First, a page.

How to Get the Most out of Attending a Conference Part 1 – Planning for the Conference

The very first medical conference I attended was the American College of Physicians meeting in Toronto in 2010. It was a mind-blowing experience. I’d never been to a meeting with that many people, that many presentations, and that many activities to choose from. I wanted to figure out how to make the most of the experience, but where to begin?

The best thing about these conferences is also the most frustrating thing: there are so many choices that it’s impossible to do everything. So, if you’re going to one of these national medical conferences where you know that you won’t be able to do everything that is available, you have to go with a plan if you want to maximize the experience.

I recommend using the free

to help you plan your next conference attendance. First, you need to answer a few basic questions to help you plan your strategy.

  1. What are your goals? Is it attending lectures, networking, joining a committee, getting contacts, CME, reuniting with friends and colleagues, or several of these?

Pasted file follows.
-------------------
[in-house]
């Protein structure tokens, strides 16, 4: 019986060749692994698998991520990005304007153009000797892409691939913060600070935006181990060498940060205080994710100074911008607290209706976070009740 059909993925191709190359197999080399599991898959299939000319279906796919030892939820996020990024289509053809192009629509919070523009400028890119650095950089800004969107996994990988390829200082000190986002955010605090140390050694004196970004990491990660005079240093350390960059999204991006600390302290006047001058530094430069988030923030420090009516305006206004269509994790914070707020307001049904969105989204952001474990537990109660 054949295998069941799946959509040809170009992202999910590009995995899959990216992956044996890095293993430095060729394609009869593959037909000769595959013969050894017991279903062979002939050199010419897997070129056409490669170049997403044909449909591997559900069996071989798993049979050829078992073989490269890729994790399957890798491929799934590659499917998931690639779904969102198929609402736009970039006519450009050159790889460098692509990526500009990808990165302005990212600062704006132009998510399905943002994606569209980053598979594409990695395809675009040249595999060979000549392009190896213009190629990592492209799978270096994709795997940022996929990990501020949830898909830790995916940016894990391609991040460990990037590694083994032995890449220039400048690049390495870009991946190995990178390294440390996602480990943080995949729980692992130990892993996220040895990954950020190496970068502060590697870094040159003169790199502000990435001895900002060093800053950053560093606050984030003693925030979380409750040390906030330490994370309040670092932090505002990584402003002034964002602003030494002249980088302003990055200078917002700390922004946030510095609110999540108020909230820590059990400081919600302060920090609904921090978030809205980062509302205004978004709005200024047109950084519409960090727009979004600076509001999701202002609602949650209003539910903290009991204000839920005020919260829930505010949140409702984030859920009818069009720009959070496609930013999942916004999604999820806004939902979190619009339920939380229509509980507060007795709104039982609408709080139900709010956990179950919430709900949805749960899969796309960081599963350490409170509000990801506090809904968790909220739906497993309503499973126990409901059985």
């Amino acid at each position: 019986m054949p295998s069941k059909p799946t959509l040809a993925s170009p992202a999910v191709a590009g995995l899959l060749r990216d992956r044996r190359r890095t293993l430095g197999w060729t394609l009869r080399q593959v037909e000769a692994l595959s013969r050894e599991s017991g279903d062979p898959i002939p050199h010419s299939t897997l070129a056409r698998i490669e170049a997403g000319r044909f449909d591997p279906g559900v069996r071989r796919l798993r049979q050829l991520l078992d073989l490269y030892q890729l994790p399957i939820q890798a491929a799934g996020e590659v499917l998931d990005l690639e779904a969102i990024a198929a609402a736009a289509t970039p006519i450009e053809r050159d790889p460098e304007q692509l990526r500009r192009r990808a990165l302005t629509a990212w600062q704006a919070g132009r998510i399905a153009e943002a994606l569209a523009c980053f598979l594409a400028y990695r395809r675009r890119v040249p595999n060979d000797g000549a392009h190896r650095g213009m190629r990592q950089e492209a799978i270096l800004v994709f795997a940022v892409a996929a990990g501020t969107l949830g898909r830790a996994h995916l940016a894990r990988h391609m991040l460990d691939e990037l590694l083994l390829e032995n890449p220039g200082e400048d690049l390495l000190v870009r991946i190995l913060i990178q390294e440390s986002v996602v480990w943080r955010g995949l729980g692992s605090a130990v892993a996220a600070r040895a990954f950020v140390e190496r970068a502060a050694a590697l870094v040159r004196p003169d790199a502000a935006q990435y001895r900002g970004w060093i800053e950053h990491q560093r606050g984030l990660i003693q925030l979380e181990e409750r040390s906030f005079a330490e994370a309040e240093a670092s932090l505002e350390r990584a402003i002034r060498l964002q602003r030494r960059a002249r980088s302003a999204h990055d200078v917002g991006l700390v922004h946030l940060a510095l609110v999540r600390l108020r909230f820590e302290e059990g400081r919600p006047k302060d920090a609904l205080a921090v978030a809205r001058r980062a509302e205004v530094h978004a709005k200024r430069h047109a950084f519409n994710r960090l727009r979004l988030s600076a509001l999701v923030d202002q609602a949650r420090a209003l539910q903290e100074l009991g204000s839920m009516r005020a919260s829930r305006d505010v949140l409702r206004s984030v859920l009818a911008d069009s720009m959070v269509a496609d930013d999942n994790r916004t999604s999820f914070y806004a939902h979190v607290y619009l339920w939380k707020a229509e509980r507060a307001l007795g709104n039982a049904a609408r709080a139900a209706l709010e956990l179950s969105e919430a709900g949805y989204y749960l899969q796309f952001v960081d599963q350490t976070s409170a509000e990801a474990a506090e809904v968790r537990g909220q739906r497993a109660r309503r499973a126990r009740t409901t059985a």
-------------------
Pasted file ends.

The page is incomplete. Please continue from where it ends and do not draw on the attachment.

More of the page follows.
2. What is your budget? Many conferences offer bonus breakfast/lunch meetings, networking or small group sessions, hands-on activities, and affiliated programs either outside or inside the conference, but these usually cost extra.
  3. How long are you going to be at the conference? Your plan of attack will be very different if you’re there for two days vs six days.

Using these three questions as your framework, let’s discuss the practical steps to take before, during, and after the conference to maximize your experience.

Before the Conference

Most of your success at the conference comes from the planning stage.  The agenda for the conference is likely available anywhere from 2-10 months before the conference takes place, giving you ample time to plan your travel, your meeting agenda, your networking opportunities, and any fun activities.  Here are some steps to take before the conference to enhance your conference experience.

1. Plan your budget.

Some people argue that your budget may change depending on whether you’re paying for the conference activities yourself or if your company is reimbursing you.  Personally, I keep my budget the same either way.  I prefer to stay in inexpensive hotels and save money by not eating out at fancy places.  If the company allows you, I don’t think there’s a need to feel guilty about eating a nice meal some place or staying in a nicer hotel, but you need to make this decision ahead of time.  Depending on how far you have to travel and how long the conference is, the trip could cost several thousand dollars, so plan ahead. 

Some companies require you use a company credit card, which is fine.  Don’t put expenses on a personal credit card unless you have the cash saved up to pay for it.  I’ve heard stories of people who went to a conference, spent several thousand dollars, then came home to find their company out of business and unable to reimburse them.  You don’t want that debt on a credit card that you have to pay off.